King’s South Africa Medal 1901-1902, 2 Clasps: South Africa 1901, South Africa 1902; (5462 CORPL: S. JONES. LIVERPOOL REGT)
A King’s South Africa Medal 1901-1902, 2 Clasps: South Africa 1901, South Africa 1902, awarded to Corporal S. Jones, 1st Battalion, Liverpool Regiment, who was present during the Boer War in South Africa, and was taken prisoner of war at Helvetia on 29th December 1900 before being released by the Boers during a prisoner exchange.
Part of Buller's force long continued to garrison Lydenburg and the posts between that town and the railway. One of the posts, Helvetia, close to the line, was garrisoned by about 250 men of the Liverpools with a 4-7 naval gun (called the Lady Roberts) when the place was attacked and captured by a strong force of Boers on 29th December 1900. In his telegraphic despatch Lord Kitchener described Helvetia as a "very strong post", and he seemed to be surprised at its capture. Our losses were 11 men killed, 4 officers and 20 men wounded, and the remainder taken prisoners. No official explanation of the loss of the post has ever been made public, and from some points of view this is a matter of regret, as the incident, left as it is, tarnishes the reputation of a regiment which had done very good work. Very probably a few individuals were responsible for the Boers getting in; and it has been said that in any event there is very good ground for believing that it would be better for the regiment involved, and for the service generally, if the result of the official inquiry in such a case were published.
Here is another site that sheds light on the events and according to it, the Kings had been drinking and so didn't account very well for themselves. An excerpt is:
"Two hundred and thirty-four men of the Liverpool regiment marched in a long irregular file behind the gun. When the Boers had overrun the fort and the commanding officer was wounded, many of the Liverpools had filled their water bottles from the garrison’s barrels of rum. Some were already too drunk to walk, while others offered swigs to their captors. As the motley procession staggered up a long hill, thunder and lightning made the sky crackle. The air turned solid with rain. The gun team of 18 oxen struggled and slithered in the mud. Knots of unguarded prisoners followed along, not inclined to run off into the sodden veld. During the height of the downpour Schikkerling and a comrade named Malherbe dismounted and sheltered themselves under their blankets. When they rode on again, they passed straggling Tommies, miles behind the others, who inquired brightly if they were “right for the laager [camp].”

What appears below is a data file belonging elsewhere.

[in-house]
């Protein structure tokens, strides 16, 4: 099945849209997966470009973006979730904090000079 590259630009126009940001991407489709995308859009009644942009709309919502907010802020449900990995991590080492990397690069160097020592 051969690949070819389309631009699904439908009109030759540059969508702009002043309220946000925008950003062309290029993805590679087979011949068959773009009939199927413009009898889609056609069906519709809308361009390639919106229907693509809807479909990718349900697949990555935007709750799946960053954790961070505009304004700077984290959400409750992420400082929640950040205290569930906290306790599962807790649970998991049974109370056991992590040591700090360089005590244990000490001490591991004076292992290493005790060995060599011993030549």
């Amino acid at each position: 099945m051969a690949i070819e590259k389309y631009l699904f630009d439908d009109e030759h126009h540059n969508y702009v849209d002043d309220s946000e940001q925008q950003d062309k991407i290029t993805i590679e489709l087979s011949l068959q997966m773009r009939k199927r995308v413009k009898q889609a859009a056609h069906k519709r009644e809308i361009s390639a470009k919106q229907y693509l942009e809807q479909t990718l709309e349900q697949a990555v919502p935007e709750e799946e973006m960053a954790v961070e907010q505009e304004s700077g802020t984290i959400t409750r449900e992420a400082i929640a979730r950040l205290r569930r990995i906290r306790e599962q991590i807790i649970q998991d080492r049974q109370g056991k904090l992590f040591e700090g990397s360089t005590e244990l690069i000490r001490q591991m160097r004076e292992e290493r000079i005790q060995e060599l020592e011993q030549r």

A classic action - if not a "finest hour" for the British.
I would be interested to see verification of that story about the Liverpool's being drunk. This would appear to come from Schikkerling's account quoted on the website - although he wasn't even at the battle and only saw the aftermath.
The official report (WO108/372) into the surrender slams the King's for not "displaying soldierly" qualities and surrendering without a fight. The senior King's officer Major SL Cotton was court-martialled for his lack of leadership during the defence of Helvetia - "Shamefully delivering up his post". He was convicted and dismissed the service (LG 29-11-1901).
In late 1902 it was decided, on account of Major Cotton's wounding during the battle, to allow him to retire. His dismissal was cancelled in LG 02-01-1903.
Major Cotton was not awarded any campaign medals or paid the War Gratuity. The medal rolls states "withheld" and "Black List".
Jenny - the author of this page also mistakes the RN gun crew at Colenso for Boer gunners - "as those artillerists [in the picture] are certainly not British."